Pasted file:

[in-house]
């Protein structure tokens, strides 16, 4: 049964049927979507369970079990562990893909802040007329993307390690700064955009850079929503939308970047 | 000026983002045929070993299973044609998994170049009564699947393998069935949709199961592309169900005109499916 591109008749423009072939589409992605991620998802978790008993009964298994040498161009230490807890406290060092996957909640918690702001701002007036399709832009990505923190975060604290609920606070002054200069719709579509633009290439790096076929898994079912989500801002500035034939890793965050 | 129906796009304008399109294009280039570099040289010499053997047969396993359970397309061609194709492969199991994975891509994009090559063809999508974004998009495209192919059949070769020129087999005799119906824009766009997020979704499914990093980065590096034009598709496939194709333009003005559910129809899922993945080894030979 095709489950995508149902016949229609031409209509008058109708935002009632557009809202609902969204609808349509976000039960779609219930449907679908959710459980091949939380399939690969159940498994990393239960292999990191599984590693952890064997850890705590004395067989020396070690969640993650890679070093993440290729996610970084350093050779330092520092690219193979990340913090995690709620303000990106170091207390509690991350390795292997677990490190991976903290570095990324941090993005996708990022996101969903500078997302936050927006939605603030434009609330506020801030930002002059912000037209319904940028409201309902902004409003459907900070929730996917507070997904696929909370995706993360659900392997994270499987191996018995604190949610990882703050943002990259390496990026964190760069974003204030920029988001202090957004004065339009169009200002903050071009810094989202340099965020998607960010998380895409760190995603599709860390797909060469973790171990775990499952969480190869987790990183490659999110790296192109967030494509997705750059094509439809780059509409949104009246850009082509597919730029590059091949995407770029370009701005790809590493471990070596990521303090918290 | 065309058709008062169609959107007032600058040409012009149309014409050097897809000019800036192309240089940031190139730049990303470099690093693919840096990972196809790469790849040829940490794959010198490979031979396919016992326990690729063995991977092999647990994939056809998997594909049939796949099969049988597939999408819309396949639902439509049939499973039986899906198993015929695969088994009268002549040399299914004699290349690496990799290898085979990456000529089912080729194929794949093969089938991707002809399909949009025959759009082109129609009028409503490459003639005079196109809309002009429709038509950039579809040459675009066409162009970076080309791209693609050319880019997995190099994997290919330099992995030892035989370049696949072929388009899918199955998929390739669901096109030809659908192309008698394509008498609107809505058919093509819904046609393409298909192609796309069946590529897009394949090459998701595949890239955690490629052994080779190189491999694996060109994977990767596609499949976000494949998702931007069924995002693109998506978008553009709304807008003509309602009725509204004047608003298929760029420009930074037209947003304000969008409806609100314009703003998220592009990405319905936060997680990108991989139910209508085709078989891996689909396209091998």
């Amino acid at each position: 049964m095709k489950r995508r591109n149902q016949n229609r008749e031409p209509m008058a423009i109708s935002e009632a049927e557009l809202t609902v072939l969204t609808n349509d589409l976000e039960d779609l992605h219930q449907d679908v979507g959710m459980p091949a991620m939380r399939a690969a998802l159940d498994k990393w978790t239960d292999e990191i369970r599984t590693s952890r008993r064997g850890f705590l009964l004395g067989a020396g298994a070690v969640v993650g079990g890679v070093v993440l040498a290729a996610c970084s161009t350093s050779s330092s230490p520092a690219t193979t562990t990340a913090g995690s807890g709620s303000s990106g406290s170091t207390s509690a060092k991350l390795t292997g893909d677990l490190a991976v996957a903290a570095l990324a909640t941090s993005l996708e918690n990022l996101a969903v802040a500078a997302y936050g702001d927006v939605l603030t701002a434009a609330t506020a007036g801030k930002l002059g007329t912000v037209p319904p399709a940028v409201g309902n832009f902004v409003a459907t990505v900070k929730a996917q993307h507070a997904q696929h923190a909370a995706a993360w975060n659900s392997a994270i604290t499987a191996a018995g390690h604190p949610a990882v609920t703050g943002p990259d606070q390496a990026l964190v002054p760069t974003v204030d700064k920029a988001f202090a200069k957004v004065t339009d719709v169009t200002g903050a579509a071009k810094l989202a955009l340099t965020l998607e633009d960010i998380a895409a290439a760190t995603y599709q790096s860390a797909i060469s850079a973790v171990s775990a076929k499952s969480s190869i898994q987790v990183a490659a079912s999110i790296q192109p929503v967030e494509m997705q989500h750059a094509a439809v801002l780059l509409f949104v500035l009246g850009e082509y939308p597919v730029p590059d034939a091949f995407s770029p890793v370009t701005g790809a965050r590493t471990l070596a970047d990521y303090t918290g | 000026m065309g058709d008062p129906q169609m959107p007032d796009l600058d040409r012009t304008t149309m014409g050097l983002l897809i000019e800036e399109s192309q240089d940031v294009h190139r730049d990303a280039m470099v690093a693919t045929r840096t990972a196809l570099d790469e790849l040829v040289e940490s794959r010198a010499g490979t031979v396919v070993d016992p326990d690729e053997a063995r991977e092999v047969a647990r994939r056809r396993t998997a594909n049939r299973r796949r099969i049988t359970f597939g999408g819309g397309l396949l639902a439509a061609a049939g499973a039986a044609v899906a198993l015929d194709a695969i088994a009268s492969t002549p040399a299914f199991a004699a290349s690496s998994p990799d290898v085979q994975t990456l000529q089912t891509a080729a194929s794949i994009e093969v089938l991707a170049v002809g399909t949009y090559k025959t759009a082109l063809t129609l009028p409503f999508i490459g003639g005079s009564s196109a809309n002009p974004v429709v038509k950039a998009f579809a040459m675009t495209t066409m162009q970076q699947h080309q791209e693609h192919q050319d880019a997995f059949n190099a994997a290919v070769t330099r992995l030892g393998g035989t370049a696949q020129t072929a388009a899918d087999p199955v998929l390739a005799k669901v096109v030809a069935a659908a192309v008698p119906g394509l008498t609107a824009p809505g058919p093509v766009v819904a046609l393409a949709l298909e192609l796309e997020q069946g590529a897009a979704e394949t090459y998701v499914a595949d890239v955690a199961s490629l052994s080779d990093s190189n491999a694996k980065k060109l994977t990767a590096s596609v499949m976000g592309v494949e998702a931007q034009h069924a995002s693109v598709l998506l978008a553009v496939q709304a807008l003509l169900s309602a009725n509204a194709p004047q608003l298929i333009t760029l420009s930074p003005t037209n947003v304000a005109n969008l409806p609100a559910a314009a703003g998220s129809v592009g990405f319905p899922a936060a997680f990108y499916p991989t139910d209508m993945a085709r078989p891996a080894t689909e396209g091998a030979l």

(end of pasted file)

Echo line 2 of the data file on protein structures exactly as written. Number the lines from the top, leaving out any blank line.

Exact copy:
């Protein structure tokens, strides 16, 4: 049964049927979507369970079990562990893909802040007329993307390690700064955009850079929503939308970047 | 000026983002045929070993299973044609998994170049009564699947393998069935949709199961592309169900005109499916 591109008749423009072939589409992605991620998802978790008993009964298994040498161009230490807890406290060092996957909640918690702001701002007036399709832009990505923190975060604290609920606070002054200069719709579509633009290439790096076929898994079912989500801002500035034939890793965050 | 129906796009304008399109294009280039570099040289010499053997047969396993359970397309061609194709492969199991994975891509994009090559063809999508974004998009495209192919059949070769020129087999005799119906824009766009997020979704499914990093980065590096034009598709496939194709333009003005559910129809899922993945080894030979 095709489950995508149902016949229609031409209509008058109708935002009632557009809202609902969204609808349509976000039960779609219930449907679908959710459980091949939380399939690969159940498994990393239960292999990191599984590693952890064997850890705590004395067989020396070690969640993650890679070093993440290729996610970084350093050779330092520092690219193979990340913090995690709620303000990106170091207390509690991350390795292997677990490190991976903290570095990324941090993005996708990022996101969903500078997302936050927006939605603030434009609330506020801030930002002059912000037209319904940028409201309902902004409003459907900070929730996917507070997904696929909370995706993360659900392997994270499987191996018995604190949610990882703050943002990259390496990026964190760069974003204030920029988001202090957004004065339009169009200002903050071009810094989202340099965020998607960010998380895409760190995603599709860390797909060469973790171990775990499952969480190869987790990183490659999110790296192109967030494509997705750059094509439809780059509409949104009246850009082509597919730029590059091949995407770029370009701005790809590493471990070596990521303090918290 | 065309058709008062169609959107007032600058040409012009149309014409050097897809000019800036192309240089940031190139730049990303470099690093693919840096990972196809790469790849040829940490794959010198490979031979396919016992326990690729063995991977092999647990994939056809998997594909049939796949099969049988597939999408819309396949639902439509049939499973039986899906198993015929695969088994009268002549040399299914004699290349690496990799290898085979990456000529089912080729194929794949093969089938991707002809399909949009025959759009082109129609009028409503490459003639005079196109809309002009429709038509950039579809040459675009066409162009970076080309791209693609050319880019997995190099994997290919330099992995030892035989370049696949072929388009899918199955998929390739669901096109030809659908192309008698394509008498609107809505058919093509819904046609393409298909192609796309069946590529897009394949090459998701595949890239955690490629052994080779190189491999694996060109994977990767596609499949976000494949998702931007069924995002693109998506978008553009709304807008003509309602009725509204004047608003298929760029420009930074037209947003304000969008409806609100314009703003998220592009990405319905936060997680990108991989139910209508085709078989891996689909396209091998």